April 2 — Students and organizers at Howard University are engaged in a fifth day of protests and sit-ins in administrative buildings after the university fired six employees for the misappropriation of nearly $1 million in financial aid funds. Students have called for the removal of President Wayne A.I. Frederick, as many view him as an embodiment of the administration’s lack of care. They are also calling for the removal of his board of trustees.
Participating as HU Resist, the students assert that the sit-ins are not entirely about money or funds. They are also about a gross misuse of power and irresponsibility on the part of the administrative staff. Earlier this year, multiple complaints were made over inadequate student services and the administration’s poor handling of sexual assault cases.
Housing accommodations are also on the list of reforms students are demanding. Earlier this year some students were told that, although they had submitted deposits, Howard was unable to guarantee them housing. As rents throughout the Washington, D.C., area have increased dramatically with gentrification, they found it difficult to live off-campus. Some feared that the lack of housing would jeopardize continuing their academic careers.
However, success has come from the sit-ins. The administration recently granted an extension of the housing application deadline to May 1. Reforms, nonetheless, are still desperately needed.
Student organizers have also demanded the disarming of campus police officers and the establishment of a police oversight committee that is controlled by students and other community members. As the topic of gun control generates increased public discussion, this demand is significant. Students do not want the militarization of campus and off-campus police.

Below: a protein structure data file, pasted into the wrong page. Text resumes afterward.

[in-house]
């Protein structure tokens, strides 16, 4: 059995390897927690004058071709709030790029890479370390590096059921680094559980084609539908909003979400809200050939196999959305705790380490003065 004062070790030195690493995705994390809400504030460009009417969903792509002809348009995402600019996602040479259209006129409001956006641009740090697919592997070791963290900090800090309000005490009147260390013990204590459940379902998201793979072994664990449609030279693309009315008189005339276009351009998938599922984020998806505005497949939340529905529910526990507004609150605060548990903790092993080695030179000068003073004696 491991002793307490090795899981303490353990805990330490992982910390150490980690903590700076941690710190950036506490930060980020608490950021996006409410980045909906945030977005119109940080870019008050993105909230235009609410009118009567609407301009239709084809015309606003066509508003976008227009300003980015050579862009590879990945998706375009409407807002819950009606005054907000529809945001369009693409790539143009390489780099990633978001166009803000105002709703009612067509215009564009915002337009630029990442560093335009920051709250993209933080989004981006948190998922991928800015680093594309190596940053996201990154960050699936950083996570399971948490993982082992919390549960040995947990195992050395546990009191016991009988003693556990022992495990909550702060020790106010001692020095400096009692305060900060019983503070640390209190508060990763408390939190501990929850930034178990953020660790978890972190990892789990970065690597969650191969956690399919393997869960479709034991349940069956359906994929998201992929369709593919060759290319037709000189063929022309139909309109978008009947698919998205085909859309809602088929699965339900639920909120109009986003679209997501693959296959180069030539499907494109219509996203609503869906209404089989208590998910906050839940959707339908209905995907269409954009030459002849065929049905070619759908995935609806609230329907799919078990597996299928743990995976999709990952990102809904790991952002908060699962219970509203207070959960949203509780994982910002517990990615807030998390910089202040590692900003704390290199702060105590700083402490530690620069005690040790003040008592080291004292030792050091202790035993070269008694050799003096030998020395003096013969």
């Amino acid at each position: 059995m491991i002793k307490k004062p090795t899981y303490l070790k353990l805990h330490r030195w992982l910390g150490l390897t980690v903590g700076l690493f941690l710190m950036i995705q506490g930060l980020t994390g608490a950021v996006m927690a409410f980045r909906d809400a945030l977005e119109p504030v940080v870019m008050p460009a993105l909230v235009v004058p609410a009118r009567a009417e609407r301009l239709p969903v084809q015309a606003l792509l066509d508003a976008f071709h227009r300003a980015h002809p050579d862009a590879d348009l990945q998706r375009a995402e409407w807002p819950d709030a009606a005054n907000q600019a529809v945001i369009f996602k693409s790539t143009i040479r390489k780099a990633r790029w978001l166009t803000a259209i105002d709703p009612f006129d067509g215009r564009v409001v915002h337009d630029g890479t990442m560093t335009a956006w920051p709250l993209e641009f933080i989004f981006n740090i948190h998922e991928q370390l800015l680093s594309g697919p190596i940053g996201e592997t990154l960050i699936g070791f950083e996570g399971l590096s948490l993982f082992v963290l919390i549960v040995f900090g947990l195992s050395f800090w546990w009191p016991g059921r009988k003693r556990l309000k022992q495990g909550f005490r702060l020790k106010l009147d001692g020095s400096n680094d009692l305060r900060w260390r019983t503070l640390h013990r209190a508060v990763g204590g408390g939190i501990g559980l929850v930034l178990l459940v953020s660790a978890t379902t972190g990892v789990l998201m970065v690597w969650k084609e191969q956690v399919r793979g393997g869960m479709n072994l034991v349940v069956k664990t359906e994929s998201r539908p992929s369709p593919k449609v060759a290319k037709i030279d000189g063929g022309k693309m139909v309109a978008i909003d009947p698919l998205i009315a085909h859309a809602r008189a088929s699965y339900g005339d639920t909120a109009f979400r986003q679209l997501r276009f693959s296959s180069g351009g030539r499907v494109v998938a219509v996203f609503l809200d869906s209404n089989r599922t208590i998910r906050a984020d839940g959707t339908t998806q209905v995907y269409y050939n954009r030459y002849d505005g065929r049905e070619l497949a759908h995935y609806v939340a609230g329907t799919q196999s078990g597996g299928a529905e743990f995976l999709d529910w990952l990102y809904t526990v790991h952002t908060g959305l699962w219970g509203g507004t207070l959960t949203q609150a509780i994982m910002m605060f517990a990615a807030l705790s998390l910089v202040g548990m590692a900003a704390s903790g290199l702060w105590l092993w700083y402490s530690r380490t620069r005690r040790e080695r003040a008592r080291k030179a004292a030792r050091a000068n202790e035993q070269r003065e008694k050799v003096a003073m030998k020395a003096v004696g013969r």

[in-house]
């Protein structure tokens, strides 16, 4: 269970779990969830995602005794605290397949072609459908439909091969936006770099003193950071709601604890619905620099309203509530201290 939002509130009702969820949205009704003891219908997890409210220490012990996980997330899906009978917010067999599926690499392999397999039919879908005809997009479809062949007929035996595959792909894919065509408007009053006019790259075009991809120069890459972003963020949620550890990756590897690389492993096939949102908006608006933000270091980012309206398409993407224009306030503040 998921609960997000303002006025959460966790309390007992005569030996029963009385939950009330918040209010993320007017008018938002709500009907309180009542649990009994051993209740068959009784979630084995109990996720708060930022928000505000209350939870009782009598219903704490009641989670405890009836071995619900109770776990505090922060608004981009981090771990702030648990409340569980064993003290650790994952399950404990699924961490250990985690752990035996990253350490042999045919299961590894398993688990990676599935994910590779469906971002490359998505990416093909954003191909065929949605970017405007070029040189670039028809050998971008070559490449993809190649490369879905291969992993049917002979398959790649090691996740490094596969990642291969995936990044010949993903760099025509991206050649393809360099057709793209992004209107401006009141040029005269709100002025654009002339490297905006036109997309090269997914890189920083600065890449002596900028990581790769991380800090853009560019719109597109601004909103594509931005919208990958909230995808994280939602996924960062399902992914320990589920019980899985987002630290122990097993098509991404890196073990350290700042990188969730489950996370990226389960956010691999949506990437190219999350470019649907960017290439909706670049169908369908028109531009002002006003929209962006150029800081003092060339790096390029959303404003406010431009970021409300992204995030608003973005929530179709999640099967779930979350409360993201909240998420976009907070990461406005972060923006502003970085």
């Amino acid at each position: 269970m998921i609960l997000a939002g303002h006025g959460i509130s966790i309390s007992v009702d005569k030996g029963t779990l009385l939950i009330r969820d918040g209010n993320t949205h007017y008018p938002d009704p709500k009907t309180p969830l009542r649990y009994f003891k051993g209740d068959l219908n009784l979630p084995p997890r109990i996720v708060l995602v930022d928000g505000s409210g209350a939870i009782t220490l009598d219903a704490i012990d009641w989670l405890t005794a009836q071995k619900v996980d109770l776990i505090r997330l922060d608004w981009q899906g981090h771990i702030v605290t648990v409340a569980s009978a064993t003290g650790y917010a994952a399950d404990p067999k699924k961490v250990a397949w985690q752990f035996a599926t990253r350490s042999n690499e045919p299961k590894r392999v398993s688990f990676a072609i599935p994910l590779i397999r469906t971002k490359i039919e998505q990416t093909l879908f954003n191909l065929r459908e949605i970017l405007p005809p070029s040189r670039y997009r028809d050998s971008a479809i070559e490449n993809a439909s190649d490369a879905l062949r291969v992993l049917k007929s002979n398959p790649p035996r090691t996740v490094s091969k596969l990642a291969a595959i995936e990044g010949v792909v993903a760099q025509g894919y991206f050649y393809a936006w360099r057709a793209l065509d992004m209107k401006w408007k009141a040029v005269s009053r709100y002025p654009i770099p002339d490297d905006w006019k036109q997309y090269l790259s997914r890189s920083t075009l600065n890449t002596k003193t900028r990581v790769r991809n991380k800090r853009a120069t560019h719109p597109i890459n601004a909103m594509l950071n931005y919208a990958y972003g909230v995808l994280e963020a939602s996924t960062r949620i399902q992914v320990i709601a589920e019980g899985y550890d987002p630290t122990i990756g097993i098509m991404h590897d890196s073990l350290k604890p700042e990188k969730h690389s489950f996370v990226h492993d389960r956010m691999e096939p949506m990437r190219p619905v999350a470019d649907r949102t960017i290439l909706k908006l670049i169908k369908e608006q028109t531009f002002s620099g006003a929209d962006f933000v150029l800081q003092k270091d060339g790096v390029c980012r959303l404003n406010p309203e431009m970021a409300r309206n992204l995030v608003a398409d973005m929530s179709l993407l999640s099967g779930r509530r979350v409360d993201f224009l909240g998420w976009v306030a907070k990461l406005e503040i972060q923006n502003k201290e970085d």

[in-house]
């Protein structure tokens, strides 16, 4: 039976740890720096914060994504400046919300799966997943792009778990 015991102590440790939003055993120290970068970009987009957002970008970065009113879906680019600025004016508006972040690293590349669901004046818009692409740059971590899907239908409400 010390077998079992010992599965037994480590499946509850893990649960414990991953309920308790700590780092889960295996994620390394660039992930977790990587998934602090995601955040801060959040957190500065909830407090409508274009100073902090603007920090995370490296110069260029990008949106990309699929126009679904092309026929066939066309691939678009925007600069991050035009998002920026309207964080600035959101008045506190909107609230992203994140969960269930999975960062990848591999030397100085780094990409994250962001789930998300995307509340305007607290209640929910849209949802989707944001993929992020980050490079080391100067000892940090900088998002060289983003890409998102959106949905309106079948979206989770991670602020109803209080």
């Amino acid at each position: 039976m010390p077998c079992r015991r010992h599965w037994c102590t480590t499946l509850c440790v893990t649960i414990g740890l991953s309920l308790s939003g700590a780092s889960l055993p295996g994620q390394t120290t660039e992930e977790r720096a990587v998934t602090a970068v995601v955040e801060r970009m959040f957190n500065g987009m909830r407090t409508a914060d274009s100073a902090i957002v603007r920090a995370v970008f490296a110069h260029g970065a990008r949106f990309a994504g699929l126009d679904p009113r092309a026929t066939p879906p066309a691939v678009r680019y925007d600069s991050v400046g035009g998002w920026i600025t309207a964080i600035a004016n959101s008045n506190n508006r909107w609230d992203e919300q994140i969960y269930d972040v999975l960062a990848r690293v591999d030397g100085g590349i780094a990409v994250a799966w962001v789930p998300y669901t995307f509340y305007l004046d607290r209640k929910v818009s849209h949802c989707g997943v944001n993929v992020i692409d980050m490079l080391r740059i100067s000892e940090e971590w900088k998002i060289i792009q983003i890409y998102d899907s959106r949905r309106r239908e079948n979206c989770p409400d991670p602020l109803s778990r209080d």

The students are also demanding a halt to the imposition of rapid tuition hikes. The sit-ins expose how the current administration is monetizing its students. Profit is prioritized over students’ well-being and overall education.
The struggle at Howard raises the question: If financial embezzlement occurred at Howard, could it be happening at other college campuses in the United States? Postsecondary institutions have too often abandoned the goals of education and human development. Under capitalism, universities are motivated by profit, even at the expense of their students, who are viewed as mere consumers.
Throughout the protests, HU Resist has tweeted to shed light on the current scandal and to ask for help, including food for the protesters and general support. Multiple students reported that tutoring and counseling services are also being provided at the sit-in — a reminder that these students are at the forefront of a conscious movement. (Twitter: @HUResist)
Students should not have to worry about rampant corruption in their school administration. In spite of everything, HU Resist has taken a strong stance. Protesters may miss classes, but they gain solidarity in return.